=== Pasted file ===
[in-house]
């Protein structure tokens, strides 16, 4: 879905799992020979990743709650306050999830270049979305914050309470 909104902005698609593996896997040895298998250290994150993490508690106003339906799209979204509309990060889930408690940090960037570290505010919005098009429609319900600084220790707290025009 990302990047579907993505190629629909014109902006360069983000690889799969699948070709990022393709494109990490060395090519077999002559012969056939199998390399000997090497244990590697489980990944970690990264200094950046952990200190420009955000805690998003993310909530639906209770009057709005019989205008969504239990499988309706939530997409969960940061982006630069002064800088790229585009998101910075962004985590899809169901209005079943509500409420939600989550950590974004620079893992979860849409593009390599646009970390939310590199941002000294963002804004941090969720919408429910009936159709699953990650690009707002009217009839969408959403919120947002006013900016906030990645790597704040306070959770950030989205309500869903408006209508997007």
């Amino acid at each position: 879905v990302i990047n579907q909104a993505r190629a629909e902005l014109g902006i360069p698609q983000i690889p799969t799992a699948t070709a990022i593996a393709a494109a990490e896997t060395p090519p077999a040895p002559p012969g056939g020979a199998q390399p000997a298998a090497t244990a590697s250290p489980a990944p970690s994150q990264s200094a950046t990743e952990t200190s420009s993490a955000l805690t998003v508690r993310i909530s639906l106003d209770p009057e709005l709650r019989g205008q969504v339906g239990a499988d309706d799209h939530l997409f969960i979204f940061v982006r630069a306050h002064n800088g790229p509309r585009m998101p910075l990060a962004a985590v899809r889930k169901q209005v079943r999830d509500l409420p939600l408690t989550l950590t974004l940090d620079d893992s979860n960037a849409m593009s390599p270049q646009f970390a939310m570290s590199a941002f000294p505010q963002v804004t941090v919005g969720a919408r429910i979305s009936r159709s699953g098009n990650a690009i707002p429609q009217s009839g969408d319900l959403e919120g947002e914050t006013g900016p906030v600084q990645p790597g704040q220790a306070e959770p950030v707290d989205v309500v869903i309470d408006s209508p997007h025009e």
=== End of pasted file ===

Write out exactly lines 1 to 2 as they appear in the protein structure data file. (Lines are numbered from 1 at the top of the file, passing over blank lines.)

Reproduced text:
[in-house]
């Protein structure tokens, strides 16, 4: 879905799992020979990743709650306050999830270049979305914050309470 909104902005698609593996896997040895298998250290994150993490508690106003339906799209979204509309990060889930408690940090960037570290505010919005098009429609319900600084220790707290025009 990302990047579907993505190629629909014109902006360069983000690889799969699948070709990022393709494109990490060395090519077999002559012969056939199998390399000997090497244990590697489980990944970690990264200094950046952990200190420009955000805690998003993310909530639906209770009057709005019989205008969504239990499988309706939530997409969960940061982006630069002064800088790229585009998101910075962004985590899809169901209005079943509500409420939600989550950590974004620079893992979860849409593009390599646009970390939310590199941002000294963002804004941090969720919408429910009936159709699953990650690009707002009217009839969408959403919120947002006013900016906030990645790597704040306070959770950030989205309500869903408006209508997007």